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The ASEAN-China Free Trade Area (ACFTA) is a free trade area between the ten member states of the Association of Southeast Asian Nations (ASEAN) and the People`s Republic of China. Tariffs on more than 200 vegetables and fruits will be reduced from the current 30 percent to zero under the agreement, said Sun Yuanjiang, a ministry official. However, Thailand said the trade deal was on track, as it chairs the 10-member Association of South Asian Nations (ASEAN) this year, and ideally ahead of an RCEP summit on Nov. 4. India has reached an agreement in principle with other countries to introduce a safeguard mechanism that would trigger tariffs if the goods were found to be dumped from a partner country, a source familiar with the negotiations told Reuters last week in India. China first proposed the idea of a free trade area in November 2000. The Heads of State and Government of ASEAN and China therefore decided to examine economic integration measures in the region[1][2] The following year, they advocated in Brunei the creation of an ASEAN-China Free Trade Area. [3] In the first nine months of the year, reciprocal trade between Thailand and China exceeded US$45.71 billion, more than in the same period of the previous year. China and ASEAN are important agricultural trading partners. Bilateral trade in agricultural products has exceeded $5 billion in recent years. ASEAN members have a total population of over 650 million. Indonesia accounts for more than 40 per cent of the region`s population and the population has been the most opposed to the agreement.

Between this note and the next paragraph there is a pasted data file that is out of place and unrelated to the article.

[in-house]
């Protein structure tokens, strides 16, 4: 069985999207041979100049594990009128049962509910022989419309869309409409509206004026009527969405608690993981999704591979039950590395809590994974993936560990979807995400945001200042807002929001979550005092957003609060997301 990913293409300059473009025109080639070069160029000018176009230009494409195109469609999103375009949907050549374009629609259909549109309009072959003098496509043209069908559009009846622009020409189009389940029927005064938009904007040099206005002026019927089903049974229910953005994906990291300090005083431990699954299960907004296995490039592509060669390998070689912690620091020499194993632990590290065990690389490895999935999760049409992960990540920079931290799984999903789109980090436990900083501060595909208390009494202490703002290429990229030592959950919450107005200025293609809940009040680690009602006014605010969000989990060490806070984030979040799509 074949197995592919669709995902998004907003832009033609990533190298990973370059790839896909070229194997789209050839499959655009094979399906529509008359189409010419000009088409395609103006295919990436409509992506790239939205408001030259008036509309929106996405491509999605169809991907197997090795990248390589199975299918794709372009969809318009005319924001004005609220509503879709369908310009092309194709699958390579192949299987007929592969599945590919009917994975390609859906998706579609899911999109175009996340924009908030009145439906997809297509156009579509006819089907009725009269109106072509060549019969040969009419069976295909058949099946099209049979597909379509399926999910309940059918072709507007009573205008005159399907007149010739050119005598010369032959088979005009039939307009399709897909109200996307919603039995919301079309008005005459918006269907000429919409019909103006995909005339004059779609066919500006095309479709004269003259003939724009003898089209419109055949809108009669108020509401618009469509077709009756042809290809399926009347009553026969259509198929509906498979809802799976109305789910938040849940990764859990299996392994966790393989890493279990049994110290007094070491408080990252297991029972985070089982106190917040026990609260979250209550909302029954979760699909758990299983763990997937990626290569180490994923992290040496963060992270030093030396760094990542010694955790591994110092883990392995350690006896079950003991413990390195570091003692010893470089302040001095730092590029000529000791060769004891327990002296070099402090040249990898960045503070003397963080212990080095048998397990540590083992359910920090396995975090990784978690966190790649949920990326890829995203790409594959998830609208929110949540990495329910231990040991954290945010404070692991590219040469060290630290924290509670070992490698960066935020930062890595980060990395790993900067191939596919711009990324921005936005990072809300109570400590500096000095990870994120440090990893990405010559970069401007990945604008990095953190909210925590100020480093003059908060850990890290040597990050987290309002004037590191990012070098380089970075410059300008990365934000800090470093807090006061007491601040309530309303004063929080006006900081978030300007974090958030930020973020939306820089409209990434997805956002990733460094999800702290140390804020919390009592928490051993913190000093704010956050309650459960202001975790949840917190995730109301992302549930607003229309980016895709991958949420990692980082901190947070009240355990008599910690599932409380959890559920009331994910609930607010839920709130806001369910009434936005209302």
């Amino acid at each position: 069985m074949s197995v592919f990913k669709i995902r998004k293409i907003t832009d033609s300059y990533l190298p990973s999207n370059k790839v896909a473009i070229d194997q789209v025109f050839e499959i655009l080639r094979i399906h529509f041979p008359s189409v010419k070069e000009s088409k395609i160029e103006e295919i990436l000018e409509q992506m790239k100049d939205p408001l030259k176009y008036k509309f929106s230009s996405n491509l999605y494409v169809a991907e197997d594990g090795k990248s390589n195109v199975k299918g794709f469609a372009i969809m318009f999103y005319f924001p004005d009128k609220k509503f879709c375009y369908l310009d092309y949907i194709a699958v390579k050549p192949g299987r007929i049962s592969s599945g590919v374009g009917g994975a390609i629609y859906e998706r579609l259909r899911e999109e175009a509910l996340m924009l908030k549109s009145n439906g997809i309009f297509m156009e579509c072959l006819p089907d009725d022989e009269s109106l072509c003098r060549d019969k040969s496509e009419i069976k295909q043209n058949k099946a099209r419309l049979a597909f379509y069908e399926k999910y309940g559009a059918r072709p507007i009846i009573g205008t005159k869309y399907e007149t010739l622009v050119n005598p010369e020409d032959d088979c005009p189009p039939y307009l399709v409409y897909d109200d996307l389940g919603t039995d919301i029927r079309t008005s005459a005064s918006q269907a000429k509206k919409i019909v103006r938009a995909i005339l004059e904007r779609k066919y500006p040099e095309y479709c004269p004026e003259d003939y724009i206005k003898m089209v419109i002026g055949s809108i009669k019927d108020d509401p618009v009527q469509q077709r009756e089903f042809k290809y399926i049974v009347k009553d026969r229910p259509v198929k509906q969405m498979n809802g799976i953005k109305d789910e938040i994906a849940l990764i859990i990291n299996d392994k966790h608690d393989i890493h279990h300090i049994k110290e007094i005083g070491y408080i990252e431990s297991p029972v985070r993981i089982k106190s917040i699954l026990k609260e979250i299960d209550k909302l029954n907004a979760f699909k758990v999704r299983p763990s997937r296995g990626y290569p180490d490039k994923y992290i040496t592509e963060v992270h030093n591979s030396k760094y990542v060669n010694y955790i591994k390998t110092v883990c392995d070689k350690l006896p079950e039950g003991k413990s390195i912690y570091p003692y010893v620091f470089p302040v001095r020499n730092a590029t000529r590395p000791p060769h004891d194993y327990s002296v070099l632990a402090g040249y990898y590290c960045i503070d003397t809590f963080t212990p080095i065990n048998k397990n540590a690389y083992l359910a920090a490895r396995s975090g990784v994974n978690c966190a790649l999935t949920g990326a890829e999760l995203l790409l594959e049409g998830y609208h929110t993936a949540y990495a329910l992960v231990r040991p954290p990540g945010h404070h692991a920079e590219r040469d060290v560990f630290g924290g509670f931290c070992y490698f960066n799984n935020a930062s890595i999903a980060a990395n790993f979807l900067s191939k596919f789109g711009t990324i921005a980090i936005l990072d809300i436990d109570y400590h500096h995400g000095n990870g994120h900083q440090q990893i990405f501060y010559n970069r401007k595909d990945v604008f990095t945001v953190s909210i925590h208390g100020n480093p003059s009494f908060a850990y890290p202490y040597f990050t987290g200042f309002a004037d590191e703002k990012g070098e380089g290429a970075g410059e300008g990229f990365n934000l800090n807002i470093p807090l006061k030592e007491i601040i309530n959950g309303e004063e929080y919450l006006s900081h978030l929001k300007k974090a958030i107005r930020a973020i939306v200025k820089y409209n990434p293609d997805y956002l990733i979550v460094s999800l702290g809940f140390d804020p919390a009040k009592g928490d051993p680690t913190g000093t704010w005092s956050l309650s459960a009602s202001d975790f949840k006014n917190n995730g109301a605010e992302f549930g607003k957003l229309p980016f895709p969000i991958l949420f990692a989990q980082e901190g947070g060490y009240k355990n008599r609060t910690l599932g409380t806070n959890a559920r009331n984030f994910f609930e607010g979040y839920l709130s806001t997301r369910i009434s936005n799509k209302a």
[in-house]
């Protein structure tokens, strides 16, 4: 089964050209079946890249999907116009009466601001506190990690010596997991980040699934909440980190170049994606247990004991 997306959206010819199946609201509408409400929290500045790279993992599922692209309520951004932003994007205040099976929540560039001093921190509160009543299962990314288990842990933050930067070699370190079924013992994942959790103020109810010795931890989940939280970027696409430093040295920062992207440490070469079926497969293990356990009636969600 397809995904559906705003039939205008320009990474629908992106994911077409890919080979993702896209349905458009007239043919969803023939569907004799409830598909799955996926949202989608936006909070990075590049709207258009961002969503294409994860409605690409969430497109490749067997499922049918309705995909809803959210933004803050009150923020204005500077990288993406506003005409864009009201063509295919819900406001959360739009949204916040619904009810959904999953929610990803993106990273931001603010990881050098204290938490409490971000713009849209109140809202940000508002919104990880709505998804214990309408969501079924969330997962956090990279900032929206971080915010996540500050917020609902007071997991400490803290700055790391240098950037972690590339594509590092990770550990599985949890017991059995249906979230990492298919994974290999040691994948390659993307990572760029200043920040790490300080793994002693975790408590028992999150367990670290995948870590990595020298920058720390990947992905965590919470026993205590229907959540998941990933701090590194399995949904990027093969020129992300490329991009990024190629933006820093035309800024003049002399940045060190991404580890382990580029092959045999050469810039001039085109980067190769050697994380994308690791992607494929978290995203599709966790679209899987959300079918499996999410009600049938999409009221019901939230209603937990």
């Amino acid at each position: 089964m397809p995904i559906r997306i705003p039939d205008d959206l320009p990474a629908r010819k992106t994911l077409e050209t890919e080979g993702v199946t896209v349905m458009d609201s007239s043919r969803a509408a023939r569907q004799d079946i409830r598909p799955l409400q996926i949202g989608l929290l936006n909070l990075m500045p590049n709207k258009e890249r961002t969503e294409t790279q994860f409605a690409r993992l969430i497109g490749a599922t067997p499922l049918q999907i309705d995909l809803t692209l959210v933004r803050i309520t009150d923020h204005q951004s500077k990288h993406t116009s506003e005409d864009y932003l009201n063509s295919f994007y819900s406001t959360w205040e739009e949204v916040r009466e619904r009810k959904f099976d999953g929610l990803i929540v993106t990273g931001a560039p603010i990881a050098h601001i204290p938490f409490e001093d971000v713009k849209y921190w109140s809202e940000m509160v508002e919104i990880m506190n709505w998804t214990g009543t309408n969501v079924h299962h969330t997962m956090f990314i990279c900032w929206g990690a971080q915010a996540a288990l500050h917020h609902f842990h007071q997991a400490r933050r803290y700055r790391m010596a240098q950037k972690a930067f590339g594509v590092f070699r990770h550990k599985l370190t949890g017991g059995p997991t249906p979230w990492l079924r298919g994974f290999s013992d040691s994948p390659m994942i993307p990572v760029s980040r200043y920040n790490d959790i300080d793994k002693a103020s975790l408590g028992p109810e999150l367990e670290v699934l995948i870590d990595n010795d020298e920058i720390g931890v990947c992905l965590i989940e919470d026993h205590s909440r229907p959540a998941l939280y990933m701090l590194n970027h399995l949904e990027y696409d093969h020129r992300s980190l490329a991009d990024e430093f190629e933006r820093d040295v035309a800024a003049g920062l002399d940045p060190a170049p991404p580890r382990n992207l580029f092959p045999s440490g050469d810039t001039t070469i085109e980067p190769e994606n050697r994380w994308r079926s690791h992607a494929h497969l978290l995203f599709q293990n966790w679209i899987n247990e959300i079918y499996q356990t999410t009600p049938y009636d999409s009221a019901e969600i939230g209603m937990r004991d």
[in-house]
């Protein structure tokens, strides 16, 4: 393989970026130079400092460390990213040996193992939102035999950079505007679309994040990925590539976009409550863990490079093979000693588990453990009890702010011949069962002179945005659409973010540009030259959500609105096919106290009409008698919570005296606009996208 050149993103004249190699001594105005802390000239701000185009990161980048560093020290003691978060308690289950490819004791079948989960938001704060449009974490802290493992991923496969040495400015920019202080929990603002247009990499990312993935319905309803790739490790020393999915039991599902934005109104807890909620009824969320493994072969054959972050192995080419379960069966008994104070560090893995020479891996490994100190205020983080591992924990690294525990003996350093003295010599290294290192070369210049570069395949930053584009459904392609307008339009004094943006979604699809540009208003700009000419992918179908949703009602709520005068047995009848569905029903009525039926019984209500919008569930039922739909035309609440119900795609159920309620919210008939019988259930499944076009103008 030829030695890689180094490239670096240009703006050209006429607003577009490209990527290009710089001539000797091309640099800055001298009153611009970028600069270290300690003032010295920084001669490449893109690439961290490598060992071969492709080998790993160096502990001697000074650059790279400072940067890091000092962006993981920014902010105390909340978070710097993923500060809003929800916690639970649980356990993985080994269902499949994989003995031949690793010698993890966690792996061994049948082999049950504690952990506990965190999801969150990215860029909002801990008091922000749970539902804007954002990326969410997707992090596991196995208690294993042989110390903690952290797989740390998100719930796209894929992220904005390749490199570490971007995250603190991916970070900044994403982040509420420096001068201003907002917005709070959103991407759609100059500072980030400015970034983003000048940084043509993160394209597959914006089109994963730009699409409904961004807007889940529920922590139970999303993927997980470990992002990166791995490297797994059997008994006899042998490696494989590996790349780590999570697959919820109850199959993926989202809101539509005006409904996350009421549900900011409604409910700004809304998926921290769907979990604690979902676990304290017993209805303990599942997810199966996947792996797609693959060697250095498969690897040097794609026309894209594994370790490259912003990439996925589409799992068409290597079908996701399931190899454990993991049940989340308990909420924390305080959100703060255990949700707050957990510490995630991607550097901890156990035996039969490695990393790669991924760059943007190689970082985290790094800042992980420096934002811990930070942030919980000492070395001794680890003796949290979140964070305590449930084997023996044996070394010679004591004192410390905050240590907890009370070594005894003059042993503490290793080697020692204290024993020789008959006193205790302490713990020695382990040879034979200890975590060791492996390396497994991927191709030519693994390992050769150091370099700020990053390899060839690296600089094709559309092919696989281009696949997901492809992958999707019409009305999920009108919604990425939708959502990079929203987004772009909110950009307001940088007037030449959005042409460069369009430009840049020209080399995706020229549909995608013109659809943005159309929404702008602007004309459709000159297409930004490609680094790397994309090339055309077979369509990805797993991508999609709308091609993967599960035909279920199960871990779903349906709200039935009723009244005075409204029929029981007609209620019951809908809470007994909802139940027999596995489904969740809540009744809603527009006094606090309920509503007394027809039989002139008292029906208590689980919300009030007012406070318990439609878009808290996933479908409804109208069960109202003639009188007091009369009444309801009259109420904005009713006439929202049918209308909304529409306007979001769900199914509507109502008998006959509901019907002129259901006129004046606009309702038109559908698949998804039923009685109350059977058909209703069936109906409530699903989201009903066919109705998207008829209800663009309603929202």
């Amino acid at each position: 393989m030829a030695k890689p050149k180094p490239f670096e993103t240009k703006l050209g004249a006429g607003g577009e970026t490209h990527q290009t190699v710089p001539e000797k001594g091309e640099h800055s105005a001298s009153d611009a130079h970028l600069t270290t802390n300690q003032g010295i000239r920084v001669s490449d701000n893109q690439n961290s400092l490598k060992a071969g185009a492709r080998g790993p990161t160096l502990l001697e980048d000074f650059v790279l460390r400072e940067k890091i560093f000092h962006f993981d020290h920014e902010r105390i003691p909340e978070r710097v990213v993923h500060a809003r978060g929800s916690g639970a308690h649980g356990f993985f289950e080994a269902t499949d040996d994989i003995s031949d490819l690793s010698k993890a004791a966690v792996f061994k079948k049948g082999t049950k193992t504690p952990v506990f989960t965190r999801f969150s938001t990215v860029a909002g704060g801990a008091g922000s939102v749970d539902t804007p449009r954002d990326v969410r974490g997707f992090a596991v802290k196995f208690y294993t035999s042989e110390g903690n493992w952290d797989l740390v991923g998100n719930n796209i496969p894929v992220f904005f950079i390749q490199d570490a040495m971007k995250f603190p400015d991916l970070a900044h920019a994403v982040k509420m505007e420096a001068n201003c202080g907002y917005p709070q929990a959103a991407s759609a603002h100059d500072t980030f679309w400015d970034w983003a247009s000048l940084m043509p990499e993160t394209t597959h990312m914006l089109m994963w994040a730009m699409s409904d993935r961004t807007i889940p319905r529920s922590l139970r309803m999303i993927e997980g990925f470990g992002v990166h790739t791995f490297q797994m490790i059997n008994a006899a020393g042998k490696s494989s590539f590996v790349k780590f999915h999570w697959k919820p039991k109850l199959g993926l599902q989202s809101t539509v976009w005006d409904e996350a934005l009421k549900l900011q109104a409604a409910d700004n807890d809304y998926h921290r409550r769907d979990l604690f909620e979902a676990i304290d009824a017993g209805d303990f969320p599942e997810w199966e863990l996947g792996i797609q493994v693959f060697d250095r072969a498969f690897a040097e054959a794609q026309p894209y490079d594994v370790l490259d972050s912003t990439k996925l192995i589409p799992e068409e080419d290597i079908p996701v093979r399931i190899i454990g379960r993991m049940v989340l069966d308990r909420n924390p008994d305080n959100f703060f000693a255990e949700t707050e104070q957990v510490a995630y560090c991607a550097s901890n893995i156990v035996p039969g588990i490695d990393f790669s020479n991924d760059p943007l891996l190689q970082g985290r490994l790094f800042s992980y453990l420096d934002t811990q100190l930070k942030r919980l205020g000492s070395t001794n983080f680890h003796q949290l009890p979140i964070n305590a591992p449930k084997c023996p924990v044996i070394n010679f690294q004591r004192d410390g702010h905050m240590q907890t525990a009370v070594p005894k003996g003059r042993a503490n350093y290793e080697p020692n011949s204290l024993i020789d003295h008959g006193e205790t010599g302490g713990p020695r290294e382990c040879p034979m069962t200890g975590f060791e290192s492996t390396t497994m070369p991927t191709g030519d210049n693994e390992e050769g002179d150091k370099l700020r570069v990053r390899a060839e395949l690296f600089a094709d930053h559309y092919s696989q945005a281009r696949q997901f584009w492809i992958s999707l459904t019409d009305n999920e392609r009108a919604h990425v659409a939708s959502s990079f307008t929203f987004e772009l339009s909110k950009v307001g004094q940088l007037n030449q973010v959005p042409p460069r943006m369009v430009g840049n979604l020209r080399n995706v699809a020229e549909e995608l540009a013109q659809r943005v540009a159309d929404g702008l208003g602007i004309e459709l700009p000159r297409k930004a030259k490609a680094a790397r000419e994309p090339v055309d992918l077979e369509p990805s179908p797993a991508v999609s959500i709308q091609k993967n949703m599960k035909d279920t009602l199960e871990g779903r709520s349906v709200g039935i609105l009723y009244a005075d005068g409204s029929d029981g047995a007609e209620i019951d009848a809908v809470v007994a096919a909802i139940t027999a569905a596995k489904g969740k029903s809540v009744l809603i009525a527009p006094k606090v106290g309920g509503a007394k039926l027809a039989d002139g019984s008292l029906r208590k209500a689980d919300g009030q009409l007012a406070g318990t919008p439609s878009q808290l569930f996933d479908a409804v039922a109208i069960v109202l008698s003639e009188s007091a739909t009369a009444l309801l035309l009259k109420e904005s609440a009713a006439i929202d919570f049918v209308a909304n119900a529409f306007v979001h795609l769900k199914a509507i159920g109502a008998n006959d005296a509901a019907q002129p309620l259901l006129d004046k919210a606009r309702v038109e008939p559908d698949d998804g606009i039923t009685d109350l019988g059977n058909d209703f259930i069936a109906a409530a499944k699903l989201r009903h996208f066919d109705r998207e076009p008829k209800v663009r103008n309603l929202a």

[17] [13] Last November, Zhu Rongji, then Chinese Prime Minister, signed a framework agreement with ASEAN establishing a free trade area. China is currently engaged in bilateral negotiations with the ten ASEAN member countries. Most trade between China and ASEAN will then benefit from zero tariffs, while non-tariff measures will be eliminated and bilateral trade and mutual investment will be liberalized. RCEP members worked on two parallel negotiations, on market access for goods and services and on a draft contractual text, the official said. However, industry experts said Thailand would benefit more from the bilateral free trade agreement because its agricultural products are more competitive. In trade, the two countries agreed to double trade in both directions by 2021, from $73.67 billion in 2017 to $140 billion. support the participation of Thai entrepreneurs in the China International Import Expo every year; promoting cooperation on agricultural products; and to hold regular meetings of the Joint Committee and joint working bodies. Overall, the free trade agreement between China and Thailand has not benefited small farmers on both sides of the border. It was only favorable to businessmen who control the trade and can use it to expand their contract farming, such as for example. B from Thailand (ethnic Chinese) Charoen Pokphand Group. .

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